Your spouse just told you that he/she wants a divorce, or you may be the one who wants a divorce. Suddenly you realize that your life is about to change. Panic sets in, your mind starts racing as you realize that you may be facing a future alone. You begin asking yourself all sorts of questions:
- How will I live as a single person again?
- Where will I be living?
- Will I have enough money to live on?
- Will I have to give away many of the furnishings or objects that created my home and that are familiar to me?
- Who will take care of me when I am feeling sick or lonely?
- Am I going to be a single parent? And what if my kids blame me for the divorce?
- Will my relationships with my friends and family change?
- Will I lose friends who knew us as a couple?
- What will my coworkers think of me?
- What will my friends think? And members of my family?
I am really scared!! So many changes and unknowns! What do I do now?
Fear, whatever its source, can become a controlling factor in a person’s life. It is normal to have fear, and it can be looked upon as a healthy and self protective reaction, and therefore an opportunity to think ahead and take action. This next series of blogs will explore the phenomenon known as fear, its effect on the divorce process and the anticipation of life, post divorce.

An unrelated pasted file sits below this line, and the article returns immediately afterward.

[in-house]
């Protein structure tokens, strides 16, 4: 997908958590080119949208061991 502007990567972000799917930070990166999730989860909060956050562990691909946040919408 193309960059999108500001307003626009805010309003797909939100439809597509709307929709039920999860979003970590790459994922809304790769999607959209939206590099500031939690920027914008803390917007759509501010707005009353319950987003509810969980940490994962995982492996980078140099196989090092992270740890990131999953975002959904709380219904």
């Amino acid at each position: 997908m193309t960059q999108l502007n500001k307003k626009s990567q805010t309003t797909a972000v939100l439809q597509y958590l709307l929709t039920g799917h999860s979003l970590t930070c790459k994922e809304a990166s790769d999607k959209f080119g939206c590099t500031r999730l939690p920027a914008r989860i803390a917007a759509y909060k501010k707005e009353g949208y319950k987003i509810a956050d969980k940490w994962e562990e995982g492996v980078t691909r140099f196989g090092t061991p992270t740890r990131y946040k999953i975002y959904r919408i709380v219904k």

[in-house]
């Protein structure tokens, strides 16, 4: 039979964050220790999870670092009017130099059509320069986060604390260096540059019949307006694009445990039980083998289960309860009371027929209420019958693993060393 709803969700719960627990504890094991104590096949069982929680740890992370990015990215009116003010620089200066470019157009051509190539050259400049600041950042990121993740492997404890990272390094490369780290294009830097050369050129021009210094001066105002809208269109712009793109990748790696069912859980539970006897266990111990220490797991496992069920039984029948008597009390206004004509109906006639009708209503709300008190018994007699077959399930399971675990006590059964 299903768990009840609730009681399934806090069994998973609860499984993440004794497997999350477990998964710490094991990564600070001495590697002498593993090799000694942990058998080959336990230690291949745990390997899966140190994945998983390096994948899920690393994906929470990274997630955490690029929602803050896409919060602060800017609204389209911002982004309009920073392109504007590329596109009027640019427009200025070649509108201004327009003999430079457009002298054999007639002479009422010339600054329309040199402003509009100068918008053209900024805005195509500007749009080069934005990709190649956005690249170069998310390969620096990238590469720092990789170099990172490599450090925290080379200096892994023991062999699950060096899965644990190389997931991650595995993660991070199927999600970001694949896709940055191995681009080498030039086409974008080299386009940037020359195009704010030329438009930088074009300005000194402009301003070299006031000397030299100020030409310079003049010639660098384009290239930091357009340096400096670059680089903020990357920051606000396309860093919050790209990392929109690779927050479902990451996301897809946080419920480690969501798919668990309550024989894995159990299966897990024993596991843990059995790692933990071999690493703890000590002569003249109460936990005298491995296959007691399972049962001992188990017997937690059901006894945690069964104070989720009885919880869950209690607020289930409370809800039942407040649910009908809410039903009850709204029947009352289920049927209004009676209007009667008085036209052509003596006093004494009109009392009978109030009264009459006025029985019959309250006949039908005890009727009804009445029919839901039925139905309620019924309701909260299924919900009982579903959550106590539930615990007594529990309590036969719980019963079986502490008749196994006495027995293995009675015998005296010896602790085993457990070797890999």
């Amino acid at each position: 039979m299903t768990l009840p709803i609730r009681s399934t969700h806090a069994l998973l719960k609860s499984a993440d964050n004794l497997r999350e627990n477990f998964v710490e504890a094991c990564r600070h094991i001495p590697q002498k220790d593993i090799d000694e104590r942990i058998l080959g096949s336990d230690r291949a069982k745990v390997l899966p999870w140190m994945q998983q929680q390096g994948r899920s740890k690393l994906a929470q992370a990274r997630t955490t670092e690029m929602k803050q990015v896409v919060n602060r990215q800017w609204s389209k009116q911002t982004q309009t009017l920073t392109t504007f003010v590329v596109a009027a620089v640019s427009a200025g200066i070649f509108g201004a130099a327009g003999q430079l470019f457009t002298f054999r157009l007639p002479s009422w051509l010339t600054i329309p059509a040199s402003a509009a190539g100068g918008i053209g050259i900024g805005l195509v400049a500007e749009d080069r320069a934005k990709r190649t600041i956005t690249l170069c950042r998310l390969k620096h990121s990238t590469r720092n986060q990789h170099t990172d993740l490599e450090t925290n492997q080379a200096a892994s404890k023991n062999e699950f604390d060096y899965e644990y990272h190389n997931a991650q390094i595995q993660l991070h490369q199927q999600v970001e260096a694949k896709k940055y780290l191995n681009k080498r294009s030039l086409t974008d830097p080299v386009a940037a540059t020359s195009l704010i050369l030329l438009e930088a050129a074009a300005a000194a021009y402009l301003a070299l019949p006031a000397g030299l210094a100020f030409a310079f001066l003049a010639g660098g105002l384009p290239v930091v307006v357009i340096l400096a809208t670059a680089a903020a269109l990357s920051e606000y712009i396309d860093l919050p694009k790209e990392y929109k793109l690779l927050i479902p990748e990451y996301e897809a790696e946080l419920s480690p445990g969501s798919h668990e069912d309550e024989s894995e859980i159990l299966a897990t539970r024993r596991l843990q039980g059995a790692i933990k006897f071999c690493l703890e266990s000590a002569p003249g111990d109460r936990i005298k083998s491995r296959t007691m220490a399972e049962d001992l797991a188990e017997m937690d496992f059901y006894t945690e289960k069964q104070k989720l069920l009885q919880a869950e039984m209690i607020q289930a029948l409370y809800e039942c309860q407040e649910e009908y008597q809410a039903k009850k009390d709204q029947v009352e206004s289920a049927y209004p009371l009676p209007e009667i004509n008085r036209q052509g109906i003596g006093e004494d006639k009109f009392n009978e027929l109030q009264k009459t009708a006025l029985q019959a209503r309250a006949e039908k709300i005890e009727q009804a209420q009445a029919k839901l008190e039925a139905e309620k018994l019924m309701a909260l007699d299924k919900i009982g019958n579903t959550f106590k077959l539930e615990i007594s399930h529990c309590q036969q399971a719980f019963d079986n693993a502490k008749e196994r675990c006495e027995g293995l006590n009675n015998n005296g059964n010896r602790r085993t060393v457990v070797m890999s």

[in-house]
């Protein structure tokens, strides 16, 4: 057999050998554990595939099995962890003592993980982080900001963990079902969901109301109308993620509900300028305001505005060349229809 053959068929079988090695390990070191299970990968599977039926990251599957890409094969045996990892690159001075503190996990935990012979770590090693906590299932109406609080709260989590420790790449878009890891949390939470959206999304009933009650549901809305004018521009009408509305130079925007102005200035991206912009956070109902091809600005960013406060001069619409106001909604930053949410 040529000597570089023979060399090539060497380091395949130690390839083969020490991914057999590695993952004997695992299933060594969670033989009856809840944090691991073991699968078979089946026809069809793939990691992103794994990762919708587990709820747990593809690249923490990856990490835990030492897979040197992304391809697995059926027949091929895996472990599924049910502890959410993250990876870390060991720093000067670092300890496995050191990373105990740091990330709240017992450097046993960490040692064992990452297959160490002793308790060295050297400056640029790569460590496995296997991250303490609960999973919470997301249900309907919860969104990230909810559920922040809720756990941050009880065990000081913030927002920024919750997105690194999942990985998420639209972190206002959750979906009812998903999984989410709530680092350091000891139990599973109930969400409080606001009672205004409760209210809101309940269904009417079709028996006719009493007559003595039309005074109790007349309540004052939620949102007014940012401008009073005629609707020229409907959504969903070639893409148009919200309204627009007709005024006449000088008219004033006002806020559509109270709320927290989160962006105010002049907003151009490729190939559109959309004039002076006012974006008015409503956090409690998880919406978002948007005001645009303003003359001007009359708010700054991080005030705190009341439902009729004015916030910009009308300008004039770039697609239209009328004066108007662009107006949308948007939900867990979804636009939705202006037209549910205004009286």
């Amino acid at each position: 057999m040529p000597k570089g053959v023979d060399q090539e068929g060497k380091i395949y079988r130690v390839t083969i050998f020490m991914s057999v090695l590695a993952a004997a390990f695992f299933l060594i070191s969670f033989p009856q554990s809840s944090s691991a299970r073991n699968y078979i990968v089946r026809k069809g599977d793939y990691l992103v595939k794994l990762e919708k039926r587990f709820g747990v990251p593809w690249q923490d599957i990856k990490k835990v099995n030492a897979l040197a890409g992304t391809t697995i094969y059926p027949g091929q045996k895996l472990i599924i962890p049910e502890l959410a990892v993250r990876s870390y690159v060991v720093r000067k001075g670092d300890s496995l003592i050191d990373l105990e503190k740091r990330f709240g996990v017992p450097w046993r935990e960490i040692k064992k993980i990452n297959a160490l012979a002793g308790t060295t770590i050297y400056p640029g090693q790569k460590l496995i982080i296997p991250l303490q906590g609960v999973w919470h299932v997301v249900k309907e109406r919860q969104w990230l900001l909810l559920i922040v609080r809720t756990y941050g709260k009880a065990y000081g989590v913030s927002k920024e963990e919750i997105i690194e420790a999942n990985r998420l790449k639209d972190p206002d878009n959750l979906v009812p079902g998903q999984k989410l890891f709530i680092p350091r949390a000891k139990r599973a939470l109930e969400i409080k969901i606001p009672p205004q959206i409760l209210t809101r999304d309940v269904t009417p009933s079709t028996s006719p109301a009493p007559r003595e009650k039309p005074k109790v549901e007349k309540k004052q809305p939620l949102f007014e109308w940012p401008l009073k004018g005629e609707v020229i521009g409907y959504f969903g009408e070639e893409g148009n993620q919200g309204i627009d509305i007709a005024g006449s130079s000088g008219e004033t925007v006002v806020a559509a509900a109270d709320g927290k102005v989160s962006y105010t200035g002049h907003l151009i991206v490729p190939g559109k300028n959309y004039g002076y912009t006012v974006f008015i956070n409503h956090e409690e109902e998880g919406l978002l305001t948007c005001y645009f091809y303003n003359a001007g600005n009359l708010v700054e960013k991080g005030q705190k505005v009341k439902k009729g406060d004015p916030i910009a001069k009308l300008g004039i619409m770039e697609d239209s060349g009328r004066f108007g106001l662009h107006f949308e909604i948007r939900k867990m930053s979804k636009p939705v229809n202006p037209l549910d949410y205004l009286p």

But what exactly is fear? According to Wikipedia:
“Fear is a distressing negative sensation induced by a perceived threat. It is a basic survival mechanism occurring in response to a specific stimulus, such as pain or the threat of danger.”
And we know that:
- Fear often brings the worst case scenario to one’s mind, and can render one immobile.
- Fear disempowers, no matter what decision we make, whether we act on it or not, it causes us to immediately doubt of ourselves.
- Fear can cause us to make assumptions and/or misinterpret what people tell us.
- Fear is thought by many of us to be a negative feeling implying that we are, therefore incapable or weak.
“The only thing we have to fear is fear itself.” – – Franklin D. Roosevelt, in his address in 1932
His words continue to ring true. And as we think about fear, it is interesting to note that fear can actually be a healthy reaction and, if used to our advantage, can help us move ahead with our lives. In our next blog, we will talk about the positive side of fear and how we can use it to our benefit.
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